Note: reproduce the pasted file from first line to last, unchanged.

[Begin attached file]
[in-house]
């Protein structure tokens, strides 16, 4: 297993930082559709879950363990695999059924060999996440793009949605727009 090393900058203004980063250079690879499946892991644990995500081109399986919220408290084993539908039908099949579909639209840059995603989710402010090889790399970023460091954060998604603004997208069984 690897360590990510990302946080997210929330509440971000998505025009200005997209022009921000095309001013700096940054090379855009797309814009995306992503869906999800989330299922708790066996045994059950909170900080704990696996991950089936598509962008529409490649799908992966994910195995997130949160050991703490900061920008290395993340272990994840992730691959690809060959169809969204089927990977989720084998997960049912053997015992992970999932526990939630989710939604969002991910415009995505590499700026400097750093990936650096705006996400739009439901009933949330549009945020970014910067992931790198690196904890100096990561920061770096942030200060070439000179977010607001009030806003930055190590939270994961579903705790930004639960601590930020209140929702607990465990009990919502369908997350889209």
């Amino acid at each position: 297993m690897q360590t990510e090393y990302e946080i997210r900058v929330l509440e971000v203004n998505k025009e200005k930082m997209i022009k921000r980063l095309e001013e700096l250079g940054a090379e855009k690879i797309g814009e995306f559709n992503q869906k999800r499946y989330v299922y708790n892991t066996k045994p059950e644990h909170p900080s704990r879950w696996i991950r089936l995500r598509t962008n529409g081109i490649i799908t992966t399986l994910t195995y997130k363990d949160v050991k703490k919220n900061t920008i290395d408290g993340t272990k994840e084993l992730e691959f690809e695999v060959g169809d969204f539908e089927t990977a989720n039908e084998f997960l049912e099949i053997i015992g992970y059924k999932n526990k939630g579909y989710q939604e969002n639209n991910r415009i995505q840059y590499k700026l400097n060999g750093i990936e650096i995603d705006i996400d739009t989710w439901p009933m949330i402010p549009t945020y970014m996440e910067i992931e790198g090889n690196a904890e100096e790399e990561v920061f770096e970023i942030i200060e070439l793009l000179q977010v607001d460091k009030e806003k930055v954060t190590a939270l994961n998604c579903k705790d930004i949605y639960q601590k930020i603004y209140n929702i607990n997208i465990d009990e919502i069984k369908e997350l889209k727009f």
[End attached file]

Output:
[in-house]
């Protein structure tokens, strides 16, 4: 297993930082559709879950363990695999059924060999996440793009949605727009 090393900058203004980063250079690879499946892991644990995500081109399986919220408290084993539908039908099949579909639209840059995603989710402010090889790399970023460091954060998604603004997208069984 690897360590990510990302946080997210929330509440971000998505025009200005997209022009921000095309001013700096940054090379855009797309814009995306992503869906999800989330299922708790066996045994059950909170900080704990696996991950089936598509962008529409490649799908992966994910195995997130949160050991703490900061920008290395993340272990994840992730691959690809060959169809969204089927990977989720084998997960049912053997015992992970999932526990939630989710939604969002991910415009995505590499700026400097750093990936650096705006996400739009439901009933949330549009945020970014910067992931790198690196904890100096990561920061770096942030200060070439000179977010607001009030806003930055190590939270994961579903705790930004639960601590930020209140929702607990465990009990919502369908997350889209």
């Amino acid at each position: 297993m690897q360590t990510e090393y990302e946080i997210r900058v929330l509440e971000v203004n998505k025009e200005k930082m997209i022009k921000r980063l095309e001013e700096l250079g940054a090379e855009k690879i797309g814009e995306f559709n992503q869906k999800r499946y989330v299922y708790n892991t066996k045994p059950e644990h909170p900080s704990r879950w696996i991950r089936l995500r598509t962008n529409g081109i490649i799908t992966t399986l994910t195995y997130k363990d949160v050991k703490k919220n900061t920008i290395d408290g993340t272990k994840e084993l992730e691959f690809e695999v060959g169809d969204f539908e089927t990977a989720n039908e084998f997960l049912e099949i053997i015992g992970y059924k999932n526990k939630g579909y989710q939604e969002n639209n991910r415009i995505q840059y590499k700026l400097n060999g750093i990936e650096i995603d705006i996400d739009t989710w439901p009933m949330i402010p549009t945020y970014m996440e910067i992931e790198g090889n690196a904890e100096e790399e990561v920061f770096e970023i942030i200060e070439l793009l000179q977010v607001d460091k009030e806003k930055v954060t190590a939270l994961n998604c579903k705790d930004i949605y639960q601590k930020i603004y209140n929702i607990n997208i465990d009990e919502i069984k369908e997350l889209k727009f």